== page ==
Opinions should be invited

 People shouldn’t stare at other people like there objects especially other people’s kids, yes people have disabilities, but that doesn’t give you the right to state your opinions against someone you don’t know unless that person invites you to provide your opinion. So except that there is special unique people out there that just want to be treated normal. And don’t stare and stare at them because than people will think that you have some mental issue, because all you do is stare at them. 

In honor of Down Syndrome Awareness Month, I’ve lined up a few guest posters. This one is by Hallie Levine Sklar, a mom of three and (fabulous) writer who blogs at Visions of Johanna

A couple months ago, I was playing at the beach with my three small children—Johanna (Jo Jo), aged 4, Teddy, aged 3, and Geoffrey, then 15 months—when a 40-something woman came up to me.

“Your daughter is absolutely gorgeous,” she said beaming. “I’ve been watching her for a while.”

“Thanks,” I said. Jo Jo is four, and has Down Syndrome. People often stare at her. It might be because she has Down Syndrome, but I also suspect it’s because she’s so darn cute. Today, she was wearing a hot pink bikini and strutting around the sand singing. Her blonde hair was pulled up into two tight pigtails and except for an occasional snot bubble she looked pretty adorable.

The woman kept standing there, awkwardly grinning. “I’m pregnant!” she finally said.

“Great!” I exclaimed. “How far along are you?”

“About three months,” she said. Then she burst out: “I think my baby has Down Syndrome.”

So that’s what this is about, I thought. “Why?” I asked.

“I didn’t do any prenatal testing” she said brightly. “But since I’m 42, I think it’s very likely.”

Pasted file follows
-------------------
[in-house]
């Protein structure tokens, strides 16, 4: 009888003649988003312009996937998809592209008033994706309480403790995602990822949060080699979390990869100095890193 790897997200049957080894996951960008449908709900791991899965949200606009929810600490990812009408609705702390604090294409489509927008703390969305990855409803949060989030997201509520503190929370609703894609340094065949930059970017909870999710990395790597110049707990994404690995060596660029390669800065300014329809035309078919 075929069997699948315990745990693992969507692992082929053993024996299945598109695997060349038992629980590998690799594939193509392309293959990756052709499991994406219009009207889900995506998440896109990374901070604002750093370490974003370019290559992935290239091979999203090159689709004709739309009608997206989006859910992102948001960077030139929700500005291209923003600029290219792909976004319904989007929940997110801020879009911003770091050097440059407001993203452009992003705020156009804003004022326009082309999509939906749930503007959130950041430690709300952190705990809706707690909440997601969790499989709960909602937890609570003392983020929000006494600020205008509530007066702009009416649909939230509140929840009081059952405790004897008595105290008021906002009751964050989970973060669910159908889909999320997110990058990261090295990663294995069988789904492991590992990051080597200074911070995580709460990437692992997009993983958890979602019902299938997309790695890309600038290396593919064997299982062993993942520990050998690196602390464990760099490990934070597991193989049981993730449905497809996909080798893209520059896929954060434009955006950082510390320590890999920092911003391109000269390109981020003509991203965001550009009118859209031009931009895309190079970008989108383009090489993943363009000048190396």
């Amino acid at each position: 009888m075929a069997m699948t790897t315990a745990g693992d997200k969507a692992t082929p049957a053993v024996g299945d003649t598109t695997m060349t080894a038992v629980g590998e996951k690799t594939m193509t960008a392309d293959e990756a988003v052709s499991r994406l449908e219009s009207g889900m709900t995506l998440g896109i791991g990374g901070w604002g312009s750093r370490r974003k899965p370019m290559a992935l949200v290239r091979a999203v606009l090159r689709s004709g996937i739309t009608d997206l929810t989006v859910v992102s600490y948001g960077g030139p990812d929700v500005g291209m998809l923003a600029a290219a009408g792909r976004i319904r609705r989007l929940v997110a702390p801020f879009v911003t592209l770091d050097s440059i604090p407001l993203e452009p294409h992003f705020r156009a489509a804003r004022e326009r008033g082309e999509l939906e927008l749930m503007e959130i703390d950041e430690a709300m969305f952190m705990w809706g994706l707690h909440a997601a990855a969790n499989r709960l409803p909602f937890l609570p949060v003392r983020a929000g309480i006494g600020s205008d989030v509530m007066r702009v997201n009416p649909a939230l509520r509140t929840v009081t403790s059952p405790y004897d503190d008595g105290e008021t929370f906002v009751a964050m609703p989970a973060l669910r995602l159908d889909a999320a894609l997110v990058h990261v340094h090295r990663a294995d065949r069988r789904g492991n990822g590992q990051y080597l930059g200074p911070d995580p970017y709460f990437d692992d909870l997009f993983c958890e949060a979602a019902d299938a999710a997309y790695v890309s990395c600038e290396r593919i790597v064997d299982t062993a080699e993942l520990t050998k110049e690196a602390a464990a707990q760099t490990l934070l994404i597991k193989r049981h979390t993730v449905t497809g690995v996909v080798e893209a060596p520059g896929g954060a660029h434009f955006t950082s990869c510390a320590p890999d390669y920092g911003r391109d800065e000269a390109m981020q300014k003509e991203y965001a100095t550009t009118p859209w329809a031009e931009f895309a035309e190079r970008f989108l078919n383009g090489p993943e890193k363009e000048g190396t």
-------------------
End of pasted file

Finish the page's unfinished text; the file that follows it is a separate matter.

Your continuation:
“Um,” I said, really not sure what to say. “Not necessarily. I was only 34 when Jo Jo was born.”

“Well,” the woman said, “I have to admit, I’ve been so worried about Down Syndrome that it’s been keeping me up at night. But after seeing your daughter, I feel so much better. She’s such a little angel.” Her voice lowered. “In fact, I think that you’re at this beach now for a reason.”

“And what would that be?” I asked distractedly. Jo Jo had grabbed Teddy’s shovel and pail and was pirouetting around her younger brother, who was now screaming “No, no Jo Jo!” and trying to get it back.

“God sent you here,” she said. “So I wouldn’t be afraid of having a baby with Down Syndrome. What a beautiful, special little girl. What a gift.”

“Um, yeah,” I said, thinking, that’s exactly what he did, honey, when Jo Jo whirled around and whacked Teddy right in the head with the sand pail. He wailed. She smirked and then whacked him again.

“Jo Jo,” I yelled, trying to separate them.

My daughter looked at me and beamed at me with her sweetest, most heart-melting smile. “Sorry Teddy,” she said, embracing him with a warm hug. Then she yanked at his hair so roughly he fell face down in the sand.

Mass pandemonium ensued. Jo Jo got a time out. As mortified as I was by Jo Jo’s behavior, I was kind of glad the woman had seen it. Not such a little angel now, is she? I wanted to say, but instead I shrugged my shoulders apologetically. “Five o clock meltdown,” I said brightly. “I think it’s time for us to go home.”